Ways to Promote Transparency

Transparency matters for a company’s culture, because it builds trust and stronger relationships between employees, management and the company itself. Keeping everyone in the loop leads to more collaboration and shared learning, greater creativity, faster problem-solving (there’s less back and forth!) and ultimately improved performance. Most important, it keeps leaders honest. It’s hard to hold an out-of-whack perspective if there’s an abundance of open information pointing in a different direction.

But maintaining authentic transparency in a fast-growing company’s culture is not easy. are my top four tips for business owners who are committed to instilling and promoting transparency:

  1. Promote candid conversations with your team.

Encourage employees of all levels to ask tough questions to members of the senior leadership team about what’s on their minds.  Your employees are the ones on the front lines so they are more likely to spot the glitches or issues percolating in the background more quickly. To help everyone feel comfortable speaking their minds or raising concerns, construct a range of regular opportunities for different types of people to ask sensitive questions in different ways.

  1. Access isn’t enough.

Transparency sometimes requires opening up what can seem like a floodgate of information and data for public viewing. But providing access isn’t always enough. Ask employees what they want to know, and then set up processes to deliver that information in an efficient and digestible way.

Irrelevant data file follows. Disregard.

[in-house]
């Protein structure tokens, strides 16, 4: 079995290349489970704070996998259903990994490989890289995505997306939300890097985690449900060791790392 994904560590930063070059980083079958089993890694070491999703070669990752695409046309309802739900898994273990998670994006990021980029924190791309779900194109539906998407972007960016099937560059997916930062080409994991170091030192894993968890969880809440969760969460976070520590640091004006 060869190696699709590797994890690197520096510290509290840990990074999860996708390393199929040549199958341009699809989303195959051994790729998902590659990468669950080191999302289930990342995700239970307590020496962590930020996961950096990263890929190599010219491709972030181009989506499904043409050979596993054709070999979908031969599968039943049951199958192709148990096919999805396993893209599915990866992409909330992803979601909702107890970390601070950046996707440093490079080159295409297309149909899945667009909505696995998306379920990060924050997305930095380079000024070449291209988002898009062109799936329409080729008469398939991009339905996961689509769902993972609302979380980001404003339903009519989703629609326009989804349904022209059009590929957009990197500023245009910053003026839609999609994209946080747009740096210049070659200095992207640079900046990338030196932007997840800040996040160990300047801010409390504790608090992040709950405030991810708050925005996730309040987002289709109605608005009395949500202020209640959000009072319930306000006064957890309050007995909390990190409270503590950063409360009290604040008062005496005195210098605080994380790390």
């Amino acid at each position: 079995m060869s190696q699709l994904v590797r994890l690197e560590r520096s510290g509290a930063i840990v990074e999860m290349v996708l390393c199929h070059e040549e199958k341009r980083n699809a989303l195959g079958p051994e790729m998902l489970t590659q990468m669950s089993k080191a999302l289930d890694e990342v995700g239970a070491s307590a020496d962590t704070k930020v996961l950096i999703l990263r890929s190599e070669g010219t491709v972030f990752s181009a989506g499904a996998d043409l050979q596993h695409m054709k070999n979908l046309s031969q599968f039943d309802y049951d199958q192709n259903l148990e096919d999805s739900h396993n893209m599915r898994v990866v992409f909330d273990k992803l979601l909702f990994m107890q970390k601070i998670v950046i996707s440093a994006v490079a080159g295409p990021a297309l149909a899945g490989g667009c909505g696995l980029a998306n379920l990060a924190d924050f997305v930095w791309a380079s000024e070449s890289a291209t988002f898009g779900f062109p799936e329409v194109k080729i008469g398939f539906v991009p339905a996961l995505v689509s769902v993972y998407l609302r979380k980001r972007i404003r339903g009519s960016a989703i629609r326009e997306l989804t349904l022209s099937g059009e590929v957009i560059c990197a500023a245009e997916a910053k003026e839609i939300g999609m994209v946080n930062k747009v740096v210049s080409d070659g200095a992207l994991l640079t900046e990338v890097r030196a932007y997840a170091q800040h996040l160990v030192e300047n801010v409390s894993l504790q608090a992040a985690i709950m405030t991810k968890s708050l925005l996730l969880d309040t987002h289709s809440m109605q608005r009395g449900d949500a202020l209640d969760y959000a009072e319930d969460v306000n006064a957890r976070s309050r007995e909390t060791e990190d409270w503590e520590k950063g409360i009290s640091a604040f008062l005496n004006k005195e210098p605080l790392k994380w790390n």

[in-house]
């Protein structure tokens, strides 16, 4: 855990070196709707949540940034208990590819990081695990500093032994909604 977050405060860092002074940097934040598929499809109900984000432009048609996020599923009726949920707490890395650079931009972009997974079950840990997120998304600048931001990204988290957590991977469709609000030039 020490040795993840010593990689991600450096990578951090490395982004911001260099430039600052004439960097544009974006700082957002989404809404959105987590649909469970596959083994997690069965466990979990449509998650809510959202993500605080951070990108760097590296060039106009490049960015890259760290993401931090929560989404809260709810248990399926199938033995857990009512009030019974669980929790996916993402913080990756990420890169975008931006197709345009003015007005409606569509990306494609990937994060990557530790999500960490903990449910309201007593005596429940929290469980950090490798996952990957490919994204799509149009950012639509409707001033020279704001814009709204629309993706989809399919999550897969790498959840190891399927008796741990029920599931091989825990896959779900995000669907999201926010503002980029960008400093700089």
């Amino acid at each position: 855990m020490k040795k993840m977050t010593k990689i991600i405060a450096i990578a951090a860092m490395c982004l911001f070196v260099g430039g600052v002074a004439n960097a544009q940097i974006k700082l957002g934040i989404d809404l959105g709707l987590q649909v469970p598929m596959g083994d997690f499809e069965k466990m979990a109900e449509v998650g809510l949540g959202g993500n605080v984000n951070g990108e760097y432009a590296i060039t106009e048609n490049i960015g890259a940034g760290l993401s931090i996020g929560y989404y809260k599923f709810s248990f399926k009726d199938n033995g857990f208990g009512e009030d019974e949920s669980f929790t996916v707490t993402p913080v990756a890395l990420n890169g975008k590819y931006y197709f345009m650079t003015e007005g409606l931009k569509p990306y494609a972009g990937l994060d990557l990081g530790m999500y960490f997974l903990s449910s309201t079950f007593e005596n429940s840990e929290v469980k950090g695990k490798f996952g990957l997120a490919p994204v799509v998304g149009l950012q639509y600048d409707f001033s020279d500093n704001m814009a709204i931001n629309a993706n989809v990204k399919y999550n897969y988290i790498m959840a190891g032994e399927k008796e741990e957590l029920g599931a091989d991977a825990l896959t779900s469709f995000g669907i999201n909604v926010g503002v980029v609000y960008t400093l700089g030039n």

1. Teach people how to give and receive honest feedback.

It is important to teach managers how to give honest, constructive feedback to make everyone more efficient and engaged.  In this way, communication is encouraged and desired.

  1. Proactively share bad news.

Employees don’t like to be kept in the dark, especially if they sense something important or unsettling is going on behind closed doors. They want to be kept informed about important issues, blunders or changes, even if it’s not great news. Understanding the context around a sticky situation will at least help your team better empathize with any hard decisions you will no doubt need to make in time.

If you withhold information, people will simply make up what they don’t know, often assuming the worst, and a dramatic game of telephone may ensue. Rumor propagates anxiety and tension at every level of a company. If you only share good news people will immediately think you’re looking at the world through rose-colored glasses or purposefully misleading the team. Sharing bad news is valuable in building trust.

The big challenge here is being upfront, honest and reassuring without provoking alarm, unrest or distraction from broader team goals. Use your discretion on the best channel to deliver the news, and then work with a small team you trust to nail your narrative and key messages around the perceived problem and your game plan.

Engendering a transparent workplace should be a key organizational focus for every business. It helps build trust that management is making good and balanced decisions. There’s no magic formula, but a commitment to authentic transparency and small steps can go a long way.


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